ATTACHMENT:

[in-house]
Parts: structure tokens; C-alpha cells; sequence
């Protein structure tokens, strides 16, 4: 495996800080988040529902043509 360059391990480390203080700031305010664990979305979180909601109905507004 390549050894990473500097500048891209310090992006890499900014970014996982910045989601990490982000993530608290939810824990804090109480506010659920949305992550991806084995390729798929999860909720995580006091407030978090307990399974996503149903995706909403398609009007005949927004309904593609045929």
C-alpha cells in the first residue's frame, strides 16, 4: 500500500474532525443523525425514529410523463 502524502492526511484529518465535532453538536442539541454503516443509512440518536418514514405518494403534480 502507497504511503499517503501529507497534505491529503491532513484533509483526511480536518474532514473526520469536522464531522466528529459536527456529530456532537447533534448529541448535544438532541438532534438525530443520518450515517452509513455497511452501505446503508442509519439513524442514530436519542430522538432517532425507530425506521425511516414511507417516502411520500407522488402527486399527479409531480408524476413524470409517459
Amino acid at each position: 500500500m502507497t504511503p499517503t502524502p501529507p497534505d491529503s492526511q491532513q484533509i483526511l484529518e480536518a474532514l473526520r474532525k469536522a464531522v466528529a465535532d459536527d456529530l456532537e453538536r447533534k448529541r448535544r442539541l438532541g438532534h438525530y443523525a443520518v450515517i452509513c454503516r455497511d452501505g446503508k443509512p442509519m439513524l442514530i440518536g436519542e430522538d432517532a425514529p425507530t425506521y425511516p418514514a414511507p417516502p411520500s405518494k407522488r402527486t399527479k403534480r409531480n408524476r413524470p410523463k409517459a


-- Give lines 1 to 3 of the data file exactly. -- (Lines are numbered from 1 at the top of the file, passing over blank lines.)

[in-house]
Parts: structure tokens; C-alpha cells; sequence
């Protein structure tokens, strides 16, 4: 495996800080988040529902043509 360059391990480390203080700031305010664990979305979180909601109905507004 390549050894990473500097500048891209310090992006890499900014970014996982910045989601990490982000993530608290939810824990804090109480506010659920949305992550991806084995390729798929999860909720995580006091407030978090307990399974996503149903995706909403398609009007005949927004309904593609045929």